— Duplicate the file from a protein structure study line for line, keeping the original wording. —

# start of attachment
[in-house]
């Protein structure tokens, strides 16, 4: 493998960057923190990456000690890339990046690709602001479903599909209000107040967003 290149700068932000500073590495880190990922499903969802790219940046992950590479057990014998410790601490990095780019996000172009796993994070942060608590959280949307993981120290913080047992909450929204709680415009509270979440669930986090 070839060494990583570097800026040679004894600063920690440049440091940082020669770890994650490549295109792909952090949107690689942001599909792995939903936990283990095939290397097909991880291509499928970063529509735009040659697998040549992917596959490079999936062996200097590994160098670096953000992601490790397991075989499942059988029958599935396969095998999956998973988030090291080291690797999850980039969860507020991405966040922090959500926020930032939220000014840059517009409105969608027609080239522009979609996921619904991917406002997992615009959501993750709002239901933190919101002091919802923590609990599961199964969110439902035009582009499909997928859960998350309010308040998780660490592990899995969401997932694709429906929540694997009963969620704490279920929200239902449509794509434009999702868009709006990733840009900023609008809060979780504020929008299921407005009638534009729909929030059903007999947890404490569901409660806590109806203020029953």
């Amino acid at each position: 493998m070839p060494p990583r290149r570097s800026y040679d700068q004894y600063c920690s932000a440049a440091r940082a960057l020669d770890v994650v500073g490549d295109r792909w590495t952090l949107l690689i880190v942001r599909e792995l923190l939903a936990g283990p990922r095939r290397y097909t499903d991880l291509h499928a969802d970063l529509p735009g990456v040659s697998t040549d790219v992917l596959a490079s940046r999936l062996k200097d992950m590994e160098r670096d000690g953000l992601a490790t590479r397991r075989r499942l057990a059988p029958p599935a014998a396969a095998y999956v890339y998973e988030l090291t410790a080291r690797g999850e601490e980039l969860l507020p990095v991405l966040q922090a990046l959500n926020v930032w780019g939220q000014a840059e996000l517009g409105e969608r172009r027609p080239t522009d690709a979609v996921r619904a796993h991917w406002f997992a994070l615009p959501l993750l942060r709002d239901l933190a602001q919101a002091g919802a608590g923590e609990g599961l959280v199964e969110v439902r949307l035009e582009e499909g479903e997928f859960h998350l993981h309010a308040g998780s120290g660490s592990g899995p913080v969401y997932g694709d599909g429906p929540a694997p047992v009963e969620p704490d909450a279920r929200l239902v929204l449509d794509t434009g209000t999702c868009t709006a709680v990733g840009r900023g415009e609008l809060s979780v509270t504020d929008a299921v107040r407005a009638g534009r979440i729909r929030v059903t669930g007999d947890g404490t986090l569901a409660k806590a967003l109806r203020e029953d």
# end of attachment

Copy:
[in-house]
């Protein structure tokens, strides 16, 4: 493998960057923190990456000690890339990046690709602001479903599909209000107040967003 290149700068932000500073590495880190990922499903969802790219940046992950590479057990014998410790601490990095780019996000172009796993994070942060608590959280949307993981120290913080047992909450929204709680415009509270979440669930986090 070839060494990583570097800026040679004894600063920690440049440091940082020669770890994650490549295109792909952090949107690689942001599909792995939903936990283990095939290397097909991880291509499928970063529509735009040659697998040549992917596959490079999936062996200097590994160098670096953000992601490790397991075989499942059988029958599935396969095998999956998973988030090291080291690797999850980039969860507020991405966040922090959500926020930032939220000014840059517009409105969608027609080239522009979609996921619904991917406002997992615009959501993750709002239901933190919101002091919802923590609990599961199964969110439902035009582009499909997928859960998350309010308040998780660490592990899995969401997932694709429906929540694997009963969620704490279920929200239902449509794509434009999702868009709006990733840009900023609008809060979780504020929008299921407005009638534009729909929030059903007999947890404490569901409660806590109806203020029953």
């Amino acid at each position: 493998m070839p060494p990583r290149r570097s800026y040679d700068q004894y600063c920690s932000a440049a440091r940082a960057l020669d770890v994650v500073g490549d295109r792909w590495t952090l949107l690689i880190v942001r599909e792995l923190l939903a936990g283990p990922r095939r290397y097909t499903d991880l291509h499928a969802d970063l529509p735009g990456v040659s697998t040549d790219v992917l596959a490079s940046r999936l062996k200097d992950m590994e160098r670096d000690g953000l992601a490790t590479r397991r075989r499942l057990a059988p029958p599935a014998a396969a095998y999956v890339y998973e988030l090291t410790a080291r690797g999850e601490e980039l969860l507020p990095v991405l966040q922090a990046l959500n926020v930032w780019g939220q000014a840059e996000l517009g409105e969608r172009r027609p080239t522009d690709a979609v996921r619904a796993h991917w406002f997992a994070l615009p959501l993750l942060r709002d239901l933190a602001q919101a002091g919802a608590g923590e609990g599961l959280v199964e969110v439902r949307l035009e582009e499909g479903e997928f859960h998350l993981h309010a308040g998780s120290g660490s592990g899995p913080v969401y997932g694709d599909g429906p929540a694997p047992v009963e969620p704490d909450a279920r929200l239902v929204l449509d794509t434009g209000t999702c868009t709006a709680v990733g840009r900023g415009e609008l809060s979780v509270t504020d929008a299921v107040r407005a009638g534009r979440i729909r929030v059903t669930g007999d947890g404490t986090l569901a409660k806590a967003l109806r203020e029953d």